At our orientation the senior dean told us that to make it through the program without going completely insane, it's important to have a balance of activities, advice similar know, "all work and no play make Jack...something, something." My balancing act, which stabilizes the academic side of things, involves mindlessly surfing the internet, making my way through the complete Monty Pythons Flying Circus, wandering aimlessly through the cold damp Oxford streets, and of course, like any good American college student, drinking alcohol (among other things- there is a cheap classical guitar in the JCR that is worth a strum here and there- Scrubs is on TV more than it is in the states - LOST thursday nights with the other helplessly addicted fans - and a ridiculous british TV-show called Skins that is kind of like the OC with a lot more drug use and full frontal nudity, oh and white-trashy English gangsters, basically everything you could ever ask for). 

I've given myself two full nights a week to let loose and not think about my paper assignments. Wednesday and Friday night have become like oases in some terrible Lawrence-of-Arabia-like march across the desert that is Medieval and Enlightenment philosophy. Lecture, tutorials, and seminars are Monday, Tuesday, and Wednesday, so by Wednesday night a celebration is definitely well deserved. After my last tutorial of the week is over, I feel like I've more than earned the right to some rest and relaxation time.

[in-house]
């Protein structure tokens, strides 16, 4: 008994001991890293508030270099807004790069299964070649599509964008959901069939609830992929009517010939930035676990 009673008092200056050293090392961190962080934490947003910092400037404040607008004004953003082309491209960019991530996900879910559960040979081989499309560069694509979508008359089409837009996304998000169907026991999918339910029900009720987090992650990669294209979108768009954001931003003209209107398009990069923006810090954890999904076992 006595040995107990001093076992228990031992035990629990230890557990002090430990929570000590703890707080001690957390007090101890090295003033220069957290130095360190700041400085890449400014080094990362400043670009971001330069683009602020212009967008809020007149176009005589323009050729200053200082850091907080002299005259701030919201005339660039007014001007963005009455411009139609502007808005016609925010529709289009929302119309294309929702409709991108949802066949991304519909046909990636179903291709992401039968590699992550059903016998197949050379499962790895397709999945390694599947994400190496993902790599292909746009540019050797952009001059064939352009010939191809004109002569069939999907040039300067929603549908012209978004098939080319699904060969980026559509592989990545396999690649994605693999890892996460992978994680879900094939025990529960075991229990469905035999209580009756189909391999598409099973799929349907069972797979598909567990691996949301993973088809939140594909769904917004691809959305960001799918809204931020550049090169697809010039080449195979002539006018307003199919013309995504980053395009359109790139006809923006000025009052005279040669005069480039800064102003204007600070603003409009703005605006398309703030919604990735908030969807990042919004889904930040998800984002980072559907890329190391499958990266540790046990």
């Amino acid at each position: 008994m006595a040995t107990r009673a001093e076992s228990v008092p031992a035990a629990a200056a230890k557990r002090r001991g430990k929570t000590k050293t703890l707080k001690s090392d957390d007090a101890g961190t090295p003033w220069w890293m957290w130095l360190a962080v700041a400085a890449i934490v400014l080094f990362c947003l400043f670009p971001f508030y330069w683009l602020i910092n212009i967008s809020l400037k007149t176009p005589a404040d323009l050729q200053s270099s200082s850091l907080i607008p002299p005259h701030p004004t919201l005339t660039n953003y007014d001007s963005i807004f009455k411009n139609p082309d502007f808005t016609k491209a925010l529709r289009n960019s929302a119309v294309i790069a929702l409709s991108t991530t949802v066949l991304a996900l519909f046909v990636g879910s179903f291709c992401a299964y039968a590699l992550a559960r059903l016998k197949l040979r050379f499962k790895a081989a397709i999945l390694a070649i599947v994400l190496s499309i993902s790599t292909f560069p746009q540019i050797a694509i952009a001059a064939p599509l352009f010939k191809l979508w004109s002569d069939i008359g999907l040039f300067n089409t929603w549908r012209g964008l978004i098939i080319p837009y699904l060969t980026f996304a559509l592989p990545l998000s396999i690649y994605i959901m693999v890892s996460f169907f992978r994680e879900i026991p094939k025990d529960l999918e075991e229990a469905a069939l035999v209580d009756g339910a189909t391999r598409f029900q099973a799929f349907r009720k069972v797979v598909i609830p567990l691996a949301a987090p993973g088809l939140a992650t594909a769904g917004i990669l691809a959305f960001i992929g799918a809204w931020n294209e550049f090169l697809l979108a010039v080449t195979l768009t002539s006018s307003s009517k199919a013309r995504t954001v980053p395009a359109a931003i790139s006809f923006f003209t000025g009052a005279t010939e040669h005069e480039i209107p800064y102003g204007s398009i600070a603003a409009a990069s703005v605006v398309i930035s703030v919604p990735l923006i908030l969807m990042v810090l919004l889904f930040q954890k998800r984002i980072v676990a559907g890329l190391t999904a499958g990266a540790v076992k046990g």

Wednesday nights generally involve multiple bottles of wine and a 4 pack of tall-boys (Stella, Fosters, or Boddingtons). Krista, a new friend, also from Elmhurst College, has provided some very pleasant company on these nights, and a random assortment or others have also gotten involved in the fun and games this past week. The Wednesday night activity started when some of us from the CMRS decided to check out an Oxford Secular Society event. A prominent political commentator came to give a chat about secular solutions to the conflict in in Palestine/Israel. It was a very engaging lecture, with some very interesting debate following. The four of us Americans, for the most part, remained silent and somewhat in awe of the oh-so-well educated Brits in attendance. Afterwards, we couldn't resist indulging in our own less informed conversation about the issue.